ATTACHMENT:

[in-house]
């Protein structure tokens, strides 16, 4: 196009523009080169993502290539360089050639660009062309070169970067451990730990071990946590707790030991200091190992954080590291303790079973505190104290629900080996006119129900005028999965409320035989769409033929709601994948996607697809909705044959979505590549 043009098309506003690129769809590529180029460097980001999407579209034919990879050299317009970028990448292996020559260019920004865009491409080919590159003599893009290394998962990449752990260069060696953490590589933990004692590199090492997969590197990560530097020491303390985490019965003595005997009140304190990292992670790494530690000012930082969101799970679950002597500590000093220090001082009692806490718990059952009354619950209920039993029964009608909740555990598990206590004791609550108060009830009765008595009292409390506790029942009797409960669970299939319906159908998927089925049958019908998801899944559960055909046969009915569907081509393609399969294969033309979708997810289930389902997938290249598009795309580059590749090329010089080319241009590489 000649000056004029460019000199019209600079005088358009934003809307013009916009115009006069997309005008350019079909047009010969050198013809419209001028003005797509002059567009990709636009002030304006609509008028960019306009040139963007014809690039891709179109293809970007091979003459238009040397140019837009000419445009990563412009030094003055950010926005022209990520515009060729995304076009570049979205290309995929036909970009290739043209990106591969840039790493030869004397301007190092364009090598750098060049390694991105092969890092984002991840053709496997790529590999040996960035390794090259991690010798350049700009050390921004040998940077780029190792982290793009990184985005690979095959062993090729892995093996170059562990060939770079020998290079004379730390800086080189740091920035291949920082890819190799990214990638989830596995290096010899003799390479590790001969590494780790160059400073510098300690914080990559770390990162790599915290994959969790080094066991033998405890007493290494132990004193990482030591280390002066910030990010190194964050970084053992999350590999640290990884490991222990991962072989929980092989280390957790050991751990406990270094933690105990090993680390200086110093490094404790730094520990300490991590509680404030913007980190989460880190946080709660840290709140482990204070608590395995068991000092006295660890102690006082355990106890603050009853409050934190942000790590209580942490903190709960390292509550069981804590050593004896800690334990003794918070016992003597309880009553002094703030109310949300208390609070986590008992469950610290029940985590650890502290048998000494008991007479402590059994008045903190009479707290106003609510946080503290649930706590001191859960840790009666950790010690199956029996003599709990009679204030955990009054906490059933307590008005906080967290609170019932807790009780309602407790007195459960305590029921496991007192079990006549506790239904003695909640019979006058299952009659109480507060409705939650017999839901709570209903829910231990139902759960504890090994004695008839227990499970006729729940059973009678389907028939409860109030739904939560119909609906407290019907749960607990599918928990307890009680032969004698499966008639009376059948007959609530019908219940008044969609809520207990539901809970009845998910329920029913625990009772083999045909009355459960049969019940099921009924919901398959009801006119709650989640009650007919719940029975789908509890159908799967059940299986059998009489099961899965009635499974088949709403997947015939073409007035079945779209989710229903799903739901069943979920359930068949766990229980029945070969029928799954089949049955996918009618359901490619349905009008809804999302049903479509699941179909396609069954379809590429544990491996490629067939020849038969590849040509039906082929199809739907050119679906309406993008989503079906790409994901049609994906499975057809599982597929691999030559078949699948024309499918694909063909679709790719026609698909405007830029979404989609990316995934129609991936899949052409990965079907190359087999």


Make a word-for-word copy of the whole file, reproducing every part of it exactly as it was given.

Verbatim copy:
[in-house]
């Protein structure tokens, strides 16, 4: 196009523009080169993502290539360089050639660009062309070169970067451990730990071990946590707790030991200091190992954080590291303790079973505190104290629900080996006119129900005028999965409320035989769409033929709601994948996607697809909705044959979505590549 043009098309506003690129769809590529180029460097980001999407579209034919990879050299317009970028990448292996020559260019920004865009491409080919590159003599893009290394998962990449752990260069060696953490590589933990004692590199090492997969590197990560530097020491303390985490019965003595005997009140304190990292992670790494530690000012930082969101799970679950002597500590000093220090001082009692806490718990059952009354619950209920039993029964009608909740555990598990206590004791609550108060009830009765008595009292409390506790029942009797409960669970299939319906159908998927089925049958019908998801899944559960055909046969009915569907081509393609399969294969033309979708997810289930389902997938290249598009795309580059590749090329010089080319241009590489 000649000056004029460019000199019209600079005088358009934003809307013009916009115009006069997309005008350019079909047009010969050198013809419209001028003005797509002059567009990709636009002030304006609509008028960019306009040139963007014809690039891709179109293809970007091979003459238009040397140019837009000419445009990563412009030094003055950010926005022209990520515009060729995304076009570049979205290309995929036909970009290739043209990106591969840039790493030869004397301007190092364009090598750098060049390694991105092969890092984002991840053709496997790529590999040996960035390794090259991690010798350049700009050390921004040998940077780029190792982290793009990184985005690979095959062993090729892995093996170059562990060939770079020998290079004379730390800086080189740091920035291949920082890819190799990214990638989830596995290096010899003799390479590790001969590494780790160059400073510098300690914080990559770390990162790599915290994959969790080094066991033998405890007493290494132990004193990482030591280390002066910030990010190194964050970084053992999350590999640290990884490991222990991962072989929980092989280390957790050991751990406990270094933690105990090993680390200086110093490094404790730094520990300490991590509680404030913007980190989460880190946080709660840290709140482990204070608590395995068991000092006295660890102690006082355990106890603050009853409050934190942000790590209580942490903190709960390292509550069981804590050593004896800690334990003794918070016992003597309880009553002094703030109310949300208390609070986590008992469950610290029940985590650890502290048998000494008991007479402590059994008045903190009479707290106003609510946080503290649930706590001191859960840790009666950790010690199956029996003599709990009679204030955990009054906490059933307590008005906080967290609170019932807790009780309602407790007195459960305590029921496991007192079990006549506790239904003695909640019979006058299952009659109480507060409705939650017999839901709570209903829910231990139902759960504890090994004695008839227990499970006729729940059973009678389907028939409860109030739904939560119909609906407290019907749960607990599918928990307890009680032969004698499966008639009376059948007959609530019908219940008044969609809520207990539901809970009845998910329920029913625990009772083999045909009355459960049969019940099921009924919901398959009801006119709650989640009650007919719940029975789908509890159908799967059940299986059998009489099961899965009635499974088949709403997947015939073409007035079945779209989710229903799903739901069943979920359930068949766990229980029945070969029928799954089949049955996918009618359901490619349905009008809804999302049903479509699941179909396609069954379809590429544990491996490629067939020849038969590849040509039906082929199809739907050119679906309406993008989503079906790409994901049609994906499975057809599982597929691999030559078949699948024309499918694909063909679709790719026609698909405007830029979404989609990316995934129609991936899949052409990965079907190359087999």